Promoting Inclusivity Through Collaborative Design Conversations
Drawing on a model for collaborative interactions between faculty and instructional designers (Drysdale, 2019) along with inclusive design practices, a team of instructional designers formulated a set of questions intended to elicit conversations with faculty about inclusivity in their online course designs. Join and learn our strategies.
Instructional designers are regularly working to build positive, trusting relationships with faculty. These relationships often involve a process of discovery through questioning, where the instructional designer is seeking input from the faculty member on the course content, and the faculty is seeking expertise on course design, often for an online environment. Asking questions is essential to a productive and effective working relationship (Berger, 2018). However, questions aren’t--or shouldn’t be--just a means to an end. Thoughtful questioning can lead to improved collaboration and, as a result, stronger working relationships. But, why stop there? How can we, as instructional designers, ask questions that not only elicit answers and build trust, but also elicit important conversations on inclusivity in online courses? When working with faculty, what strategies can we use to facilitate these conversations?
While we recognize that there are resources for learning about inclusive teaching, most opportunities are tailored to faculty teaching in face-to-face environments. Moreover, instructional designers work with faculty who have varying levels of familiarity with inclusive practices. We need strategies for collaborating with all faculty in the area of inclusivity. In order to meet this need, we are working on an inquiry approach that can facilitate more inclusive-oriented consultations with instructors in higher education. The inquiry approach encourages faculty to think about questions in the depth that best suits their experience-level. In that way, the approach we will share is appropriate to use with faculty who are not familiar with inclusive principles as well as faculty who are already invested in inclusivity.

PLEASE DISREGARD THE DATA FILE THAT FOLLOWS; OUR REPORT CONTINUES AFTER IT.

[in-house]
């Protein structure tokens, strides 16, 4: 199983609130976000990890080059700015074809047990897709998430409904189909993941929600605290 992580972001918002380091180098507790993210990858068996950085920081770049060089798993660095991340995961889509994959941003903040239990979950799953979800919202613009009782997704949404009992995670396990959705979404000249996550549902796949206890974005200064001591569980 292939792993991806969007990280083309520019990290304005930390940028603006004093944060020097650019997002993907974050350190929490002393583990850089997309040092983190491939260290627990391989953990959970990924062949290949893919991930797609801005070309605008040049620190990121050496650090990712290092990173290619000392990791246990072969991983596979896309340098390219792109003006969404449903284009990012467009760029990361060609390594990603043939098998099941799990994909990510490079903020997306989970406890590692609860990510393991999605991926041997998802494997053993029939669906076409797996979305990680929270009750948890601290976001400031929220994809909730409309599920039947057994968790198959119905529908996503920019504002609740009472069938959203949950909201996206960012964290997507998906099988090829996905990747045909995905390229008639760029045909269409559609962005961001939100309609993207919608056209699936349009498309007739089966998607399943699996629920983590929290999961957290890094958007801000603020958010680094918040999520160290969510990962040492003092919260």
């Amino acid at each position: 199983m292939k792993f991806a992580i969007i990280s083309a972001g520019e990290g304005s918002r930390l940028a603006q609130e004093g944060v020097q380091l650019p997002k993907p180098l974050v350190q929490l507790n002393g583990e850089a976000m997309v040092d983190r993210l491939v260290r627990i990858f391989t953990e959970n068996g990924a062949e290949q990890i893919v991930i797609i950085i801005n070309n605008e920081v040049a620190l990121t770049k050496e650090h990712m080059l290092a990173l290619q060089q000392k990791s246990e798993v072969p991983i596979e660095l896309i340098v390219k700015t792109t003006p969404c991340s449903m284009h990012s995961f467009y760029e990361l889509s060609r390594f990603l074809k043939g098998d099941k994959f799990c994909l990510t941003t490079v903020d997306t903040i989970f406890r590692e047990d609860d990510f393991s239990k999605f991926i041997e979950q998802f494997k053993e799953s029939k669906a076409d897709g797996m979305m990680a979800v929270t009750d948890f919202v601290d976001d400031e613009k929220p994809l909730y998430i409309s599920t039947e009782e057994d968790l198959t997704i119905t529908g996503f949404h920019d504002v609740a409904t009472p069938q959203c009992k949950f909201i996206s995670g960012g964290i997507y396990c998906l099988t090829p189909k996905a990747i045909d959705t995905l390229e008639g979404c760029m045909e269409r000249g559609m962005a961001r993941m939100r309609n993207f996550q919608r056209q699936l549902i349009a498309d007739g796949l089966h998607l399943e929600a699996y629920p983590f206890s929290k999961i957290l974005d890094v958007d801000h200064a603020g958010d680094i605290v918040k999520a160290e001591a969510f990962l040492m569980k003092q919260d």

The presenters of this discovery session will share their approach in which IDs are equipped with strategies and tools to facilitate design conversations related to inclusivity. Drawing on principles of inclusive teaching, we identify strategies that are specific to online courses. We align strategies with a typical design and development cycle. For each identified teaching strategy, we suggest questions that instructional designers can ask faculty in their design conversations. For example, during the design process, when faculty are selecting course materials, an instructional designer could ask questions related to the extent that those materials resonate with students. In this way, the design discussion can be directed to bringing a range of voices into the course materials.
The proposed questions are modeled after the positive core questions approach, an important component of the Collaborative Mapping Model (CMM), a model for relationship-centered instructional design, specifically for a higher education context (Drysdale, 2019). Participants will be challenged to come up with additional positive questions or share their own strategies for fostering positive conversations with faculty. Faculty participants will be challenged to reflect on the proposed questions in the context of the courses they teach.
Participants will come away from this session with awareness of how important it is to talk about inclusive design and with approaches they can try in their own context to elicit in-depth reflections from faculty involved in online teaching. Instructional designers will have concrete strategies they can adopt and adapt during their design conversations with faculty to promote positive conversations around inclusive design and teaching with the ultimate goal of reaching a more diverse student population.
Berger, W. (2018). The Book of Beautiful Questions: The Powerful Questions that Will Help You Decide, Create, Connect, and Lead. Bloomsbury Publishing USA.
Drysdale, J. (2019). The collaborative mapping model: Relationship-centered instructional design for higher education. Online Learning, 23(3), 56-71. doi:10.24059/olj.v23i3.2058